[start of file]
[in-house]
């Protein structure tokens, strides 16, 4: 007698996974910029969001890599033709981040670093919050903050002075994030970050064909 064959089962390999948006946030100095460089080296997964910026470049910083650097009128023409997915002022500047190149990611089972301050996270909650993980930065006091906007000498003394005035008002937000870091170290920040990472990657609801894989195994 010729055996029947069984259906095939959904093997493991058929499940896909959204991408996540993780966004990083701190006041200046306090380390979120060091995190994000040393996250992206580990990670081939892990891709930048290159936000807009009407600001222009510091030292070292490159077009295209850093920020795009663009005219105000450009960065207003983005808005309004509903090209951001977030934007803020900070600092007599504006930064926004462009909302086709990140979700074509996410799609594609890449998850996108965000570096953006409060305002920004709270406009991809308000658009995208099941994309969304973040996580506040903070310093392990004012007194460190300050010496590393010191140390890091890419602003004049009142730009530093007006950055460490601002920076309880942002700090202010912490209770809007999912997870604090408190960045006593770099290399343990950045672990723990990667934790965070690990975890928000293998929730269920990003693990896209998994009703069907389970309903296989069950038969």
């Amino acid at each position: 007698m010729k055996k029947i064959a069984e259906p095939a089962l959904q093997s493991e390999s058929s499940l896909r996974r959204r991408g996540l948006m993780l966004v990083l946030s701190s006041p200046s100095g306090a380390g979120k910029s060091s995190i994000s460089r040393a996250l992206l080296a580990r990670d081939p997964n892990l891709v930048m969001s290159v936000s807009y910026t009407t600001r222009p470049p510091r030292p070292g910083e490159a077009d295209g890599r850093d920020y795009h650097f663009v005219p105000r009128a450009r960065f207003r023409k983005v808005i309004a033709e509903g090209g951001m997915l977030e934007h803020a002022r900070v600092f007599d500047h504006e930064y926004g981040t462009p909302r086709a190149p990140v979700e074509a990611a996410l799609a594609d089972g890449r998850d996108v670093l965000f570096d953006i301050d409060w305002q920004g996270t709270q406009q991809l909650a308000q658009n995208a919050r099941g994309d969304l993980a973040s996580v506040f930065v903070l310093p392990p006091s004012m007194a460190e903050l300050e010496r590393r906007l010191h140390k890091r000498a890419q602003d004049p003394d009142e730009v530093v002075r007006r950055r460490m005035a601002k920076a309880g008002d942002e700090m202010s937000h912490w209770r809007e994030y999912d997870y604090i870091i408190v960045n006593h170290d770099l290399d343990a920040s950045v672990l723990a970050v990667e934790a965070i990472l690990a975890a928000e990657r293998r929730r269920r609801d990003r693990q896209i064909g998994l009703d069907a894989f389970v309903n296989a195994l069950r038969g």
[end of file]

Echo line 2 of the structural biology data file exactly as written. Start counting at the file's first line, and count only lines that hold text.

């Protein structure tokens, strides 16, 4: 007698996974910029969001890599033709981040670093919050903050002075994030970050064909 064959089962390999948006946030100095460089080296997964910026470049910083650097009128023409997915002022500047190149990611089972301050996270909650993980930065006091906007000498003394005035008002937000870091170290920040990472990657609801894989195994 010729055996029947069984259906095939959904093997493991058929499940896909959204991408996540993780966004990083701190006041200046306090380390979120060091995190994000040393996250992206580990990670081939892990891709930048290159936000807009009407600001222009510091030292070292490159077009295209850093920020795009663009005219105000450009960065207003983005808005309004509903090209951001977030934007803020900070600092007599504006930064926004462009909302086709990140979700074509996410799609594609890449998850996108965000570096953006409060305002920004709270406009991809308000658009995208099941994309969304973040996580506040903070310093392990004012007194460190300050010496590393010191140390890091890419602003004049009142730009530093007006950055460490601002920076309880942002700090202010912490209770809007999912997870604090408190960045006593770099290399343990950045672990723990990667934790965070690990975890928000293998929730269920990003693990896209998994009703069907389970309903296989069950038969």